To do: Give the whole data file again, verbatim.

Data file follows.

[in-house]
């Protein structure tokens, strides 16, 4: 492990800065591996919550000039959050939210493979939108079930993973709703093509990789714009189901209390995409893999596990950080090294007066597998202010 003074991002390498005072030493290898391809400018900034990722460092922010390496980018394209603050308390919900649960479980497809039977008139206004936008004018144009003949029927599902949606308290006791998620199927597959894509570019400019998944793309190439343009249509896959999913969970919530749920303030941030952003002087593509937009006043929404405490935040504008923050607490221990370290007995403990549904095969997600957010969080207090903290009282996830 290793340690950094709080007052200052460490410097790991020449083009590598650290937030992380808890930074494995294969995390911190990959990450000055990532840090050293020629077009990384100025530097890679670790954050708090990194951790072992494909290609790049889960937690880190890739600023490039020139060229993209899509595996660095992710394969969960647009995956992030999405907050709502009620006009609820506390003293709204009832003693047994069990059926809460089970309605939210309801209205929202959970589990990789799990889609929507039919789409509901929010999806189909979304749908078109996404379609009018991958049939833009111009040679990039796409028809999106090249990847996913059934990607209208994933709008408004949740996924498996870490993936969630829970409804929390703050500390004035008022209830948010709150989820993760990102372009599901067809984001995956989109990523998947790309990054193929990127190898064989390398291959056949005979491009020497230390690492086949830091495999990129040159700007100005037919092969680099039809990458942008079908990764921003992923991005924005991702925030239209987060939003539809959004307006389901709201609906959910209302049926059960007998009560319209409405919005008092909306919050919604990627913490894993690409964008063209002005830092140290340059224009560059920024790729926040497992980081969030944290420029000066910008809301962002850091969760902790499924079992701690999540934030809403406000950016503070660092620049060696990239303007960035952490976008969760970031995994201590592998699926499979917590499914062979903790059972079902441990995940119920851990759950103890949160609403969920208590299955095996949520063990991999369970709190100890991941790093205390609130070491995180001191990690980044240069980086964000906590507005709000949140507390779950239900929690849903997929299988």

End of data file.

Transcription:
[in-house]
């Protein structure tokens, strides 16, 4: 492990800065591996919550000039959050939210493979939108079930993973709703093509990789714009189901209390995409893999596990950080090294007066597998202010 003074991002390498005072030493290898391809400018900034990722460092922010390496980018394209603050308390919900649960479980497809039977008139206004936008004018144009003949029927599902949606308290006791998620199927597959894509570019400019998944793309190439343009249509896959999913969970919530749920303030941030952003002087593509937009006043929404405490935040504008923050607490221990370290007995403990549904095969997600957010969080207090903290009282996830 290793340690950094709080007052200052460490410097790991020449083009590598650290937030992380808890930074494995294969995390911190990959990450000055990532840090050293020629077009990384100025530097890679670790954050708090990194951790072992494909290609790049889960937690880190890739600023490039020139060229993209899509595996660095992710394969969960647009995956992030999405907050709502009620006009609820506390003293709204009832003693047994069990059926809460089970309605939210309801209205929202959970589990990789799990889609929507039919789409509901929010999806189909979304749908078109996404379609009018991958049939833009111009040679990039796409028809999106090249990847996913059934990607209208994933709008408004949740996924498996870490993936969630829970409804929390703050500390004035008022209830948010709150989820993760990102372009599901067809984001995956989109990523998947790309990054193929990127190898064989390398291959056949005979491009020497230390690492086949830091495999990129040159700007100005037919092969680099039809990458942008079908990764921003992923991005924005991702925030239209987060939003539809959004307006389901709201609906959910209302049926059960007998009560319209409405919005008092909306919050919604990627913490894993690409964008063209002005830092140290340059224009560059920024790729926040497992980081969030944290420029000066910008809301962002850091969760902790499924079992701690999540934030809403406000950016503070660092620049060696990239303007960035952490976008969760970031995994201590592998699926499979917590499914062979903790059972079902441990995940119920851990759950103890949160609403969920208590299955095996949520063990991999369970709190100890991941790093205390609130070491995180001191990690980044240069980086964000906590507005709000949140507390779950239900929690849903997929299988």